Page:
This past Wednesday night was the last class of my favourite course that I teach at StFX. The course is Psyc 441 – Advanced Social Psychology. For the second year in a row I have taught this course with a focus on the Social Psychology of the Holocaust. Every Monday and Wednesday night for the last 3 months, 18 students and myself met to discuss some of the most horrific and unimaginable chapters of humanity’s history. While the Holocaust defies explanation, we attempted to understand what could be understood through the lens of Social Psychology. During one of our earlier classes in the semester, a question was raised.
What would you do, right now, if you were living in 1930s Germany and Jewish citizens all around you were losing their rights and being mistreated?
From this followed another question.
What would you do, right now, if you were living in 1940s North America and hearing for the first time about the ongoing atrocities taking place in Europe?
The immediate inclination of many of the students was to say that they would have done something - anything - something to try to save people, to stop what was happening. The question then evolved even further.
What would you do, today, if something similar were happening? If people were being placed in concentration camps just because of who they were, and for no wrongdoing of their own, what would you do?
Again, the students were rather convinced that they would act, that they would do something, that they would be champions of justice. They were convinced that if the information was available, that they would know about it, and more so, that they would act on that information.
So I responded and told them that right now, today, gay men living in Chechnya are being put into concentration camps. They are being tortured to give up the names of other gay men that they know, they have had all of their rights taken away, and some are being killed. It’s called the “Gay Purge.” And what are we doing? Nothing. At best, we share links on social media. Most of the students in the course had been unaware that this was even happening until discussing it in class, despite the wide availability of information on the topic.
For many of the students, this realization shook them and made them reconsider their answers to the previous questions. Maybe they wouldn’t have done something. Maybe they wouldn’t have been aware, or, if they had been aware, maybe they wouldn’t have actually acted upon that information. One student, however, was adamant about her answer to the previous questions. She was steadfast in knowing that if she had been alive in the 1930s and 1940s, she would have done something, whether she was living in Germany or living in North America. As a result, faced with new knowledge about the situation in Chechnya, she became resolved to do something in the here and now.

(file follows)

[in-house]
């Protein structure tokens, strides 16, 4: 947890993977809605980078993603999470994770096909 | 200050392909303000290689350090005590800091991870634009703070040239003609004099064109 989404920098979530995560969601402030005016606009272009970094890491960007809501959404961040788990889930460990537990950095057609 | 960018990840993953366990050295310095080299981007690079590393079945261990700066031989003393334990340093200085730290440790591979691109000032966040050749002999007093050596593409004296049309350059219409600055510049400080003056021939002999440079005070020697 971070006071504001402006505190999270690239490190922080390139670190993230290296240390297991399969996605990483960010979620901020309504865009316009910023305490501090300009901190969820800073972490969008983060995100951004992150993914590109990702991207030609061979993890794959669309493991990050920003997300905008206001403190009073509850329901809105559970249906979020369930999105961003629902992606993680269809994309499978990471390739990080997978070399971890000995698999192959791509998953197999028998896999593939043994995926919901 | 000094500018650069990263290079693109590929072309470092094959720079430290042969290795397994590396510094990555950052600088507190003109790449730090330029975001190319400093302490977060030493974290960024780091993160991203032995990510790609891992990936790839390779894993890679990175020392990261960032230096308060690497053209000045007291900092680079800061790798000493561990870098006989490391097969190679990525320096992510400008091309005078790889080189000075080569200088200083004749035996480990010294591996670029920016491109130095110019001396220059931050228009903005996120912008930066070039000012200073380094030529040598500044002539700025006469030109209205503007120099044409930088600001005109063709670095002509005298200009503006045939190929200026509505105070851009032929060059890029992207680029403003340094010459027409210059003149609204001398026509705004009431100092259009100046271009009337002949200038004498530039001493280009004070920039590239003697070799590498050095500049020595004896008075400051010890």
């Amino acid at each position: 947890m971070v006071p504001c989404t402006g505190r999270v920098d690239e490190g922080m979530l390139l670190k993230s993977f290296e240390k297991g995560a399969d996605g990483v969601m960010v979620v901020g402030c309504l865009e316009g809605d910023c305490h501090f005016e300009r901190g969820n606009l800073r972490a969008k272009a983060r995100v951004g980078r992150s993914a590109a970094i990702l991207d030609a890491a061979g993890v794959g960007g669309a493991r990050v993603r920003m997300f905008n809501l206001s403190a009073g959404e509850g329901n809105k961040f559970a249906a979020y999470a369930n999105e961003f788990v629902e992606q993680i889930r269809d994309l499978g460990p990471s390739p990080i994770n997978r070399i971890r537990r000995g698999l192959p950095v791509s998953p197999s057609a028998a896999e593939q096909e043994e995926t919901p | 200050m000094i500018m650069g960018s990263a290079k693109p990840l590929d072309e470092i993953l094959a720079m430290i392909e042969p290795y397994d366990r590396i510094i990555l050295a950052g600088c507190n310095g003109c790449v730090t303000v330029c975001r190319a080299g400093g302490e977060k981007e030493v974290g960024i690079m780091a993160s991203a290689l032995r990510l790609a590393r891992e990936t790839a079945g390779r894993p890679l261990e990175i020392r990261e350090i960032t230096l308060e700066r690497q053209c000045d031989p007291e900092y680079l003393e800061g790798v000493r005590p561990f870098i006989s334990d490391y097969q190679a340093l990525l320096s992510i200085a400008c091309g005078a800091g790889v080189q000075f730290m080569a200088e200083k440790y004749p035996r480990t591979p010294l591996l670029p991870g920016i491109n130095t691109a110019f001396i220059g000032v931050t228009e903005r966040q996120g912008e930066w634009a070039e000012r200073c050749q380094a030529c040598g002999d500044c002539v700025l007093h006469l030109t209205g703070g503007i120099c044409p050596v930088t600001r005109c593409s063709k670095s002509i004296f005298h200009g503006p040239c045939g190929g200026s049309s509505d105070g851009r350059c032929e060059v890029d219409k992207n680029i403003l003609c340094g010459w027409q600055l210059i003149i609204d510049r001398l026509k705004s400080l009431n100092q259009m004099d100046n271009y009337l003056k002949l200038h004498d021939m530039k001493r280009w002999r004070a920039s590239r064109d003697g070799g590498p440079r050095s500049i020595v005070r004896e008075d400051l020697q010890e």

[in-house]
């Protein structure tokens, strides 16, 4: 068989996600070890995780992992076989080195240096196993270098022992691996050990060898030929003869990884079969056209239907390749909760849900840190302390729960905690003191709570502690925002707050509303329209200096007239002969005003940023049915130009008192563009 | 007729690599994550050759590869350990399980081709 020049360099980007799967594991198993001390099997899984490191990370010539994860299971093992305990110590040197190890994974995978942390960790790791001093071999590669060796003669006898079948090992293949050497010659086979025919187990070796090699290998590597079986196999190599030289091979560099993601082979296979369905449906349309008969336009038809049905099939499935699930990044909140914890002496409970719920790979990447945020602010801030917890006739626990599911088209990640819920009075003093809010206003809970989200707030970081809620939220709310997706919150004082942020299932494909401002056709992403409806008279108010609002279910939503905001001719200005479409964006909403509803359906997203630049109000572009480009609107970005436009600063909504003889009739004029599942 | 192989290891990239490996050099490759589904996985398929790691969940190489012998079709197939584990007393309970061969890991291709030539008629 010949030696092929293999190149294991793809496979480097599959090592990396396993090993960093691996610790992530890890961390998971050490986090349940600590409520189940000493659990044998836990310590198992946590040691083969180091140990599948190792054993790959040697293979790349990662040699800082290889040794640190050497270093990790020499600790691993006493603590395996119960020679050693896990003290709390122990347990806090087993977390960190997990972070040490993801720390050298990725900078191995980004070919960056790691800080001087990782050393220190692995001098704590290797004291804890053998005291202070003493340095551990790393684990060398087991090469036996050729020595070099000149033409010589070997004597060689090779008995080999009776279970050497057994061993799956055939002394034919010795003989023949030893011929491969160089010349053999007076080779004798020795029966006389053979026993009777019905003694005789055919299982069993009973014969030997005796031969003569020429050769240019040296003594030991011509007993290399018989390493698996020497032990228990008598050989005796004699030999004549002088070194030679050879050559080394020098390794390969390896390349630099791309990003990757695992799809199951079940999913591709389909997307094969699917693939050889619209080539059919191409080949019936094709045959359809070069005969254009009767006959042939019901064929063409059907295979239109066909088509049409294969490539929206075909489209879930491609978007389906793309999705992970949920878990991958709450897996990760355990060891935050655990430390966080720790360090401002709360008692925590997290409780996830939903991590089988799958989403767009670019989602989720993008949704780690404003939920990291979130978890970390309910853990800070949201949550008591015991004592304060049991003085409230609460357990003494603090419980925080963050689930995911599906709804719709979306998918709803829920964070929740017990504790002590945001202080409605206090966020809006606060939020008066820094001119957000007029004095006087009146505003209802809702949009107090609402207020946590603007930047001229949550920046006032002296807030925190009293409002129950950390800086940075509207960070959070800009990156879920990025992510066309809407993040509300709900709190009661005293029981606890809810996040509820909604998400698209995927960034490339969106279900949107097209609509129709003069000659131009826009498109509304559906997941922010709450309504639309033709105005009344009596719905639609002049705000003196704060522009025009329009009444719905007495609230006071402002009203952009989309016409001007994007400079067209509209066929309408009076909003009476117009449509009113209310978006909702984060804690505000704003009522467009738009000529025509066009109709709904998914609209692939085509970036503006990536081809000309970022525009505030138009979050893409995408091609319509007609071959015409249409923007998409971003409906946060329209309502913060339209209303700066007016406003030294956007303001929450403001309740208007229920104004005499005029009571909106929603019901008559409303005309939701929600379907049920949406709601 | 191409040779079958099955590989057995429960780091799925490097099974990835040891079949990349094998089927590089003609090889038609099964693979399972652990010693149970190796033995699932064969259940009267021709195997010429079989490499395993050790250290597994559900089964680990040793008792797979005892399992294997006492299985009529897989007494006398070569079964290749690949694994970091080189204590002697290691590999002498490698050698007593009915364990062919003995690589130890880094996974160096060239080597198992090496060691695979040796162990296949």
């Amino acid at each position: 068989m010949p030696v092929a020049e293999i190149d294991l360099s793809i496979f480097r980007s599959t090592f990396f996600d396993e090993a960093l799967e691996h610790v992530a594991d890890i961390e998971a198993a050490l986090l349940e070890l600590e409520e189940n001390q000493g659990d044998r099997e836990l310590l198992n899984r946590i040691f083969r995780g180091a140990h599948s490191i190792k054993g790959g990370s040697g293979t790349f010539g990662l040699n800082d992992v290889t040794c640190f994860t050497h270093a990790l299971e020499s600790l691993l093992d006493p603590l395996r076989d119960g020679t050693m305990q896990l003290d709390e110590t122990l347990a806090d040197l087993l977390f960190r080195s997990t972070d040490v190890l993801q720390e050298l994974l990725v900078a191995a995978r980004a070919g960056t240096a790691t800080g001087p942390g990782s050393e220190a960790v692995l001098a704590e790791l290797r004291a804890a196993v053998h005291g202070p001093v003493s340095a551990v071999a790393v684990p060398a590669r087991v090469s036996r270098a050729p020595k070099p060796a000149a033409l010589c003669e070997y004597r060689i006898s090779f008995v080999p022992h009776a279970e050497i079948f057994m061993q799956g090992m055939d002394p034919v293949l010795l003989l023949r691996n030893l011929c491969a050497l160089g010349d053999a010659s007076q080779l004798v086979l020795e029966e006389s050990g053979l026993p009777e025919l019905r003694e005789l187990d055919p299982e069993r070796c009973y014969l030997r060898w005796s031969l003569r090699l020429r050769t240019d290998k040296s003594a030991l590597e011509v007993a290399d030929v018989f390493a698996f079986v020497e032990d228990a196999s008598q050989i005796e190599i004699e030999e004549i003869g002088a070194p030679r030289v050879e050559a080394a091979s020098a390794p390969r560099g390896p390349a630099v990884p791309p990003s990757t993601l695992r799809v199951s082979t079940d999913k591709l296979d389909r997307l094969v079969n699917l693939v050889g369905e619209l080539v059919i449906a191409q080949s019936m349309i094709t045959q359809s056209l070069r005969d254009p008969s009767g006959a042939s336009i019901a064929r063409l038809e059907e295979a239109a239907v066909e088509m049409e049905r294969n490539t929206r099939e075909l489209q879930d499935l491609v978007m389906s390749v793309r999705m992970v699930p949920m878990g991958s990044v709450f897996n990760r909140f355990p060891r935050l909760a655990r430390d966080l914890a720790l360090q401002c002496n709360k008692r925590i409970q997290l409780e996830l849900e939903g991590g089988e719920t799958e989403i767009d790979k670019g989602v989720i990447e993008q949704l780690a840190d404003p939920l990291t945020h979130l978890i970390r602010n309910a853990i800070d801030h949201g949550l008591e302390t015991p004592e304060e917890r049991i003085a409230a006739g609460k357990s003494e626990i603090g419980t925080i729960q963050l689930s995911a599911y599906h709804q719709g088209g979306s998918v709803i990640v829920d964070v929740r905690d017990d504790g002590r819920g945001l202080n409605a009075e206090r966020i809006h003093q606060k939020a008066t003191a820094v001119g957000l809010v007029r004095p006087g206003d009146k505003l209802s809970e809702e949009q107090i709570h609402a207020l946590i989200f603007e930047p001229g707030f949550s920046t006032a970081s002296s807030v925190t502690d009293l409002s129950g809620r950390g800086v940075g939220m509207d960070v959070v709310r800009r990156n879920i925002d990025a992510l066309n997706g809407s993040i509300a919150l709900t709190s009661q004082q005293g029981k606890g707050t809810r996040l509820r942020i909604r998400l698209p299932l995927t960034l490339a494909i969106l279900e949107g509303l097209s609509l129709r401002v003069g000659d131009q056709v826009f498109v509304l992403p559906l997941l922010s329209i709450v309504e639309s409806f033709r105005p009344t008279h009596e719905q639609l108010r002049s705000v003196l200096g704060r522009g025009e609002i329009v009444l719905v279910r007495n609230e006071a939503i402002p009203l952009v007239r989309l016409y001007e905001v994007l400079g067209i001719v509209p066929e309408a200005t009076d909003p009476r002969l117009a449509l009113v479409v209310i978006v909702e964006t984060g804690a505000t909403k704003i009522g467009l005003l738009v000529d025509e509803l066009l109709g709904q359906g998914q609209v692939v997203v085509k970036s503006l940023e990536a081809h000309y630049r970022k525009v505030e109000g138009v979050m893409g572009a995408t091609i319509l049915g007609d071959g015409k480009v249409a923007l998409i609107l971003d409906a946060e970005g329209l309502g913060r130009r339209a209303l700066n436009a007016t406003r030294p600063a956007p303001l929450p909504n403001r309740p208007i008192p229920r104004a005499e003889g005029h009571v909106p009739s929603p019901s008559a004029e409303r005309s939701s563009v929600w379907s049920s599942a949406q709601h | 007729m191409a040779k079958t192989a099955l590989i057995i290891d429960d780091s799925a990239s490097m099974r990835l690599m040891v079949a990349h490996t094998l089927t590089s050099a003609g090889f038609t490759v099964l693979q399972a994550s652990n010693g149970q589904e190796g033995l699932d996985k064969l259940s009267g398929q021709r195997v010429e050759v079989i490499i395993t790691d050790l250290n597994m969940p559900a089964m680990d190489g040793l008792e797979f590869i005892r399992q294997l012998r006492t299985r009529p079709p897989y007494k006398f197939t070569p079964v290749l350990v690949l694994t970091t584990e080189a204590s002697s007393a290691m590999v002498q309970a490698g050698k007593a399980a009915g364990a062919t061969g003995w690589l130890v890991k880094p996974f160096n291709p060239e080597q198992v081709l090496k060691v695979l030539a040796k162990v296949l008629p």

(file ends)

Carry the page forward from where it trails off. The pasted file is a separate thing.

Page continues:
At the end of the class in which the concentration camps for gay men in Chechnya had been discussed, she came up to me and asked, “What can I do?” What could she do? I had to keep things realistic, so I said that she could learn more about the situation, that she could educate others, and that she could raise funds to help sponsor refugees who were trying to escape the persecution. In all honesty, I thought that would be the last I heard of it, but I was wrong. She did each of the things I suggested.
Within a week she had researched the topic more thoroughly and she wrote an article for The Xaverian Weekly (http://www.xaverian.ca/articles/2017/10/3/chechnya-lgbt-community-risk-death-for-being-gay?rq=chechnya) so that she could help spread the word and educate her fellow students on campus. Then she attended the X-Pride coffeehouse sponsored by the Gender and Sexual Diversity Advisor’s office and collected donations to contribute to the Rainbow Railroad, an organization working to bring gay men to Canada from Chechnya as refugees. But she did not stop there. She organized a bake sale that other members of the class also contributed to, which resulted in raising even more funds for the Rainbow Railroad. Her goal was to raise $12,000 – enough to save just one life and help one gay man find refuge in Canada. This past Wednesday was the last class of the semester. The student reported to the class that she had raised $700 towards her $12,000 goal.